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we let you know what what the cause is. we're obviously trying to regroup here. the president last night in newtown. >> obama: to end them, we must change. in the coming weeks i'll use whatever power this office holds in an effort aimed at preventing more tragedies like this. >> stephanie: brian in iowa writes hey steph, we started an unnecessary war in a foreign country to eliminate weapons of mass destruction. in this country, we have ak guns circulating available for anyone to have and unleash. it is long pastime we go to war war necessary to eliminate the weapons of mass destruction in our own country. again, no reason for anyone to have a military assault weapon. and the other thing i heard a statistic yesterday about the gun show loophole i think that something about 40% of the guns people acquire in this country are -- there's no background check. okay. let's go to norma in arizona. you're on "the stephanie miller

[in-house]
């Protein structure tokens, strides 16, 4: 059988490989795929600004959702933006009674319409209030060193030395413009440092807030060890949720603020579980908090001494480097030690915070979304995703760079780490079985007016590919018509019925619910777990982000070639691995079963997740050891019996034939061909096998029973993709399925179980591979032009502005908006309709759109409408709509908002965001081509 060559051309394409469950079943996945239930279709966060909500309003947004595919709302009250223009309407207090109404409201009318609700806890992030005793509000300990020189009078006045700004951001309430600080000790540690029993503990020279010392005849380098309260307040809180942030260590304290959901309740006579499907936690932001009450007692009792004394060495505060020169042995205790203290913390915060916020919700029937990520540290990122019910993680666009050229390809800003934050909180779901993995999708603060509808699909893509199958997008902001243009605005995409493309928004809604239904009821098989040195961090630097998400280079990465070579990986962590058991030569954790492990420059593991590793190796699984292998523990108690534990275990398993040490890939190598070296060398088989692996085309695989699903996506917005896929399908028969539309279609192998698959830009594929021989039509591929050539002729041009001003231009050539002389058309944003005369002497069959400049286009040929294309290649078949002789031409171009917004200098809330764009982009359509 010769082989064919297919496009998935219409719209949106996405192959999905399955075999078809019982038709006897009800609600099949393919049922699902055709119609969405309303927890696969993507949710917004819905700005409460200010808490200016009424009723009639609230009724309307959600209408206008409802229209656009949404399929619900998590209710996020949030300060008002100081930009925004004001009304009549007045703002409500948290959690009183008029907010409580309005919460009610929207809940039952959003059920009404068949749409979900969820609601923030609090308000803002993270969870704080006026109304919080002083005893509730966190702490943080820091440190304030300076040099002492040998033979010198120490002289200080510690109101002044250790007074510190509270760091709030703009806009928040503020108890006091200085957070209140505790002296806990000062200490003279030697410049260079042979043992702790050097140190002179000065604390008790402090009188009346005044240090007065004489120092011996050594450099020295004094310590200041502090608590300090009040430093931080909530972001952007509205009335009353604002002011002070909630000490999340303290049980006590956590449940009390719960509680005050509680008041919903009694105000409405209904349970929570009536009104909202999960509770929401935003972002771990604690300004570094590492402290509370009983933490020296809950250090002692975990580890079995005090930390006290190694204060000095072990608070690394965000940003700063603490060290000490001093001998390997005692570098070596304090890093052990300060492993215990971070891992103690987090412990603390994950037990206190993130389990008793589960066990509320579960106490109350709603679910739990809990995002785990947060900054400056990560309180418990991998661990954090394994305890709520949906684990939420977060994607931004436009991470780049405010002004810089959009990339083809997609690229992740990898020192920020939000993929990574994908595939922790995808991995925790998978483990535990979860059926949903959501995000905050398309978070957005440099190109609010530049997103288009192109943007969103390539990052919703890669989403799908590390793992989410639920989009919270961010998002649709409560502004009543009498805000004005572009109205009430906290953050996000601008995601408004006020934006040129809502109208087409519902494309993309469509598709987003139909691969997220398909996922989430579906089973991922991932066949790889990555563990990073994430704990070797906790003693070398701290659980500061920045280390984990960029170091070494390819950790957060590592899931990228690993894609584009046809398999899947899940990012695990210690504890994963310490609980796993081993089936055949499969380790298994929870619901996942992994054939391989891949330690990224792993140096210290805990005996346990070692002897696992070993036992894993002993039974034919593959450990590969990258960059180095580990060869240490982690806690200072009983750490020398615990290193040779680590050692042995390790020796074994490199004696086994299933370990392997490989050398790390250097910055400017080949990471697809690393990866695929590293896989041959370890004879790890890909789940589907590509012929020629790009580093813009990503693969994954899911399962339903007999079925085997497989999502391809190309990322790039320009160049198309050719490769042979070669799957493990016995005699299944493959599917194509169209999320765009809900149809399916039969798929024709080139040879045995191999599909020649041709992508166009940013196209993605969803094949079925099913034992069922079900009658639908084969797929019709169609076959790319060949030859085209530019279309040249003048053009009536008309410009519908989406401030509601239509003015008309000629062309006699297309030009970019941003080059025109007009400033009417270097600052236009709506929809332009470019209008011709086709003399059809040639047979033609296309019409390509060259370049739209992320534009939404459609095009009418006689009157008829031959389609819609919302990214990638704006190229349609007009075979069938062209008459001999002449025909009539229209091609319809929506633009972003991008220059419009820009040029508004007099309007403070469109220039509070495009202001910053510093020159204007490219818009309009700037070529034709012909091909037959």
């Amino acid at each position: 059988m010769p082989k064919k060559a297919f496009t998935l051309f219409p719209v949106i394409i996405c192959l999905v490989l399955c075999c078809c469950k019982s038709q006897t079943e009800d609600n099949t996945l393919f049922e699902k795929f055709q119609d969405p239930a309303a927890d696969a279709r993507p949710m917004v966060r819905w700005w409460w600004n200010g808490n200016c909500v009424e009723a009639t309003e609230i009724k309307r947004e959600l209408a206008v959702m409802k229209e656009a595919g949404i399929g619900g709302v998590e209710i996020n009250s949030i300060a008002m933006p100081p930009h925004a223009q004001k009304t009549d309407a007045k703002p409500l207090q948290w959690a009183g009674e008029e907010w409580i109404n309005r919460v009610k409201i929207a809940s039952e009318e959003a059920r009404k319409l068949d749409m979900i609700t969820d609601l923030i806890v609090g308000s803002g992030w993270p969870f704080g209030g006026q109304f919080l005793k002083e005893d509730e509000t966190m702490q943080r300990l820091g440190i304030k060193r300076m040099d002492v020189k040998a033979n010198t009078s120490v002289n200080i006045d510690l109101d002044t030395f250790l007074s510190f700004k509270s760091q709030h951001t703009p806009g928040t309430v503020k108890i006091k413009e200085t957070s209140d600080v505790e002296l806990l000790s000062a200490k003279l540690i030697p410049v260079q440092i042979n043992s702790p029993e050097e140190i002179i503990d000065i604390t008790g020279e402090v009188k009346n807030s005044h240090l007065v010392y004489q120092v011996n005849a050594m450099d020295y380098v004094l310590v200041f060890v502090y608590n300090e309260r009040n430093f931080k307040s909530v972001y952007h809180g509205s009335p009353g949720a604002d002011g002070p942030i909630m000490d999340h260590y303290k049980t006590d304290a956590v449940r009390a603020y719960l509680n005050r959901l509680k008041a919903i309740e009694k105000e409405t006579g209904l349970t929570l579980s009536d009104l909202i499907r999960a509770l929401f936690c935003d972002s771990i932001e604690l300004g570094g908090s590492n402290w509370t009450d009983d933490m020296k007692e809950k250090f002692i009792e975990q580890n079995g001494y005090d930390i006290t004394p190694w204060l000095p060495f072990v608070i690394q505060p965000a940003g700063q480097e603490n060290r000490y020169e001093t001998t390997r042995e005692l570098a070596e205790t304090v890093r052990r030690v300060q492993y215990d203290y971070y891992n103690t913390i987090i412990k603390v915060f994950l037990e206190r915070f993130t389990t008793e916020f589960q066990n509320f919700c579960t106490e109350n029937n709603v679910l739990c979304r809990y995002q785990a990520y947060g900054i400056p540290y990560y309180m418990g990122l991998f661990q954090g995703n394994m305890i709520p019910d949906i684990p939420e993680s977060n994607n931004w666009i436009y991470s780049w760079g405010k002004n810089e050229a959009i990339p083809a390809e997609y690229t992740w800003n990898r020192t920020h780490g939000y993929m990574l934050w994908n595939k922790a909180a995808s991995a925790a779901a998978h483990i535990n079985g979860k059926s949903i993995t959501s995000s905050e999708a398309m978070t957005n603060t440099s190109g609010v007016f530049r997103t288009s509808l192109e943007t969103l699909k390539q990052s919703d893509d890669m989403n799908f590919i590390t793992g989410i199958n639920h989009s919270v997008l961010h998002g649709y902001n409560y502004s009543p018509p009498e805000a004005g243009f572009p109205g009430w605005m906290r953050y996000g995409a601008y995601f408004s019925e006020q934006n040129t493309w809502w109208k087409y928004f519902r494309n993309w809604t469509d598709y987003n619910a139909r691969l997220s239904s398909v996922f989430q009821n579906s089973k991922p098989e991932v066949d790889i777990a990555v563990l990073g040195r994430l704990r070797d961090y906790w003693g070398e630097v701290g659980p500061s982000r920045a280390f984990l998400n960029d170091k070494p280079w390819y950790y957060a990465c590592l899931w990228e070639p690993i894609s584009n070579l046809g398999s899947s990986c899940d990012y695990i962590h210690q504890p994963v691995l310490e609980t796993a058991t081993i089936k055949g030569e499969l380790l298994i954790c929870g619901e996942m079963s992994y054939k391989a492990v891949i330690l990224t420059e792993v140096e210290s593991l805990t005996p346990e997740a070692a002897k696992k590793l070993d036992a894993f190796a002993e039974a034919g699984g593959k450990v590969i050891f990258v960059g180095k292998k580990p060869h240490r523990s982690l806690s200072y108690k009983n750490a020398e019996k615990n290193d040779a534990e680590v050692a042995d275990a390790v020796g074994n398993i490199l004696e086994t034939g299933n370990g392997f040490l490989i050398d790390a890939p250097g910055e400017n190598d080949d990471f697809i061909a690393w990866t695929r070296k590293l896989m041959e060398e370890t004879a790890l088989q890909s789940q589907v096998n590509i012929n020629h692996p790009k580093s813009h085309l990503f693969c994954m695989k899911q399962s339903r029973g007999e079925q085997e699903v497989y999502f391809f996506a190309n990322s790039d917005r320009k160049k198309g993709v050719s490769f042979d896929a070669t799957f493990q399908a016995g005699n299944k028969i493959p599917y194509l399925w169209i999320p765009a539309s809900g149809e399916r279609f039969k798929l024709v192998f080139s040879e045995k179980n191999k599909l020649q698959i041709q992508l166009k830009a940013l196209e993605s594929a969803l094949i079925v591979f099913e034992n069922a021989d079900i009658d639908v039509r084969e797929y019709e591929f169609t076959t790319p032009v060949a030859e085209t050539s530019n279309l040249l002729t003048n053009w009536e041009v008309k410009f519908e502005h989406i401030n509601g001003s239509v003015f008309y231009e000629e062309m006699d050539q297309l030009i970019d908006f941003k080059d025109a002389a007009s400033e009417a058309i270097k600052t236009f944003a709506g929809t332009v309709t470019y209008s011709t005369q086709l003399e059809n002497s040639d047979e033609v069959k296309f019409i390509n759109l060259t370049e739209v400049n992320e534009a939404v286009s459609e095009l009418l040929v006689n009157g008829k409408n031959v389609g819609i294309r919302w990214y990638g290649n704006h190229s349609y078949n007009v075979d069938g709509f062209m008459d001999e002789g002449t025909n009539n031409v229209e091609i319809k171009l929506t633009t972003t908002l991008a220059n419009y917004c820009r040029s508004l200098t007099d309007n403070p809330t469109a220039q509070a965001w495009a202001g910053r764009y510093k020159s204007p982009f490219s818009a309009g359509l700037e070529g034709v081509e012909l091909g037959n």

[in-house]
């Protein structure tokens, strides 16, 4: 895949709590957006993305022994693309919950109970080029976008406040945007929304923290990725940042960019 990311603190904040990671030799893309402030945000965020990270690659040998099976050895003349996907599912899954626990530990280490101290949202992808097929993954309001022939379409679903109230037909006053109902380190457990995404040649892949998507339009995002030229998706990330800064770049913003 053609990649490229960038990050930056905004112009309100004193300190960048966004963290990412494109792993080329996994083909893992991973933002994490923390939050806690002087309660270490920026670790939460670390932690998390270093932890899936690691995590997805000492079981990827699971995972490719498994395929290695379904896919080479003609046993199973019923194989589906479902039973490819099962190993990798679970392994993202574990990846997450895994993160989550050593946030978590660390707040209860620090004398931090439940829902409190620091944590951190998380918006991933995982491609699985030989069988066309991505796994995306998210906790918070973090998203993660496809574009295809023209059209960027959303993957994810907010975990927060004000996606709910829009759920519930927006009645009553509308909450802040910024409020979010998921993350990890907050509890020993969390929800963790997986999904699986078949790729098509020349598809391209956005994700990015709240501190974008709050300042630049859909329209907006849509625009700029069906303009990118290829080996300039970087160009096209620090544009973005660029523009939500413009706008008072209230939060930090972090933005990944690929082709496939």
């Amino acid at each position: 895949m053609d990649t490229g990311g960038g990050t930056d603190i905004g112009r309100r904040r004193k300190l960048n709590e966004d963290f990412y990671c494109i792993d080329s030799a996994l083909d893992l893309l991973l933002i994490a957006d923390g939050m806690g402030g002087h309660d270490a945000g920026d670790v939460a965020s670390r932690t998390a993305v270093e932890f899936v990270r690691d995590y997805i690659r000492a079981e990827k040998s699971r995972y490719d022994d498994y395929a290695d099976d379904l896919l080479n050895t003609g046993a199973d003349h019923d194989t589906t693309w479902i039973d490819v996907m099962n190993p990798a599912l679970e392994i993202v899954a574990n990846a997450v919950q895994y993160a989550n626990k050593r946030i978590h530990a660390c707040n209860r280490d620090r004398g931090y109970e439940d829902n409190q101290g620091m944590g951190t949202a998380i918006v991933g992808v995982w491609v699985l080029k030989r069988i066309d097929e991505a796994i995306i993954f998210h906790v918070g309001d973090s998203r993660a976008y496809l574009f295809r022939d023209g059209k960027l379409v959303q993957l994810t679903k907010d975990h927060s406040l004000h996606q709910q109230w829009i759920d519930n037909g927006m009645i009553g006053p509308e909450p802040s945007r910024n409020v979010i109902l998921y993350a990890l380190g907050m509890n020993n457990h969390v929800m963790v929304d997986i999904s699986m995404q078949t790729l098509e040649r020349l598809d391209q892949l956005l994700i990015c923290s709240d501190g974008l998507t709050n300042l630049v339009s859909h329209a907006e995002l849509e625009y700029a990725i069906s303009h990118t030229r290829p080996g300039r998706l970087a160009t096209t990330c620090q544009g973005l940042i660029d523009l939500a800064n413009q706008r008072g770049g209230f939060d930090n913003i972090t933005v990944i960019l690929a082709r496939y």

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show." hi norma. >> caller: hello. >> stephanie: hi. >> caller: i don't have time -- i have time, you don't but this business with -- i don't know where to start. trains people as opposed to the educated people. like psychiatrists and educated -- miss the point. even like the david brooks and the george wills, it is all the fault of single parents okay. they don't take into -- the 2% as this lady whose son just committed this horrendous crime. >> stephanie: right. >> caller: two things. joe on morning joe is more more adamant and affected by this than even you or i. >> stephanie: yeah. >> caller: he went on. but what i was getting to was this senator blumenthal, a democrat from connect who stated -- he misstated the second amendment to begin with.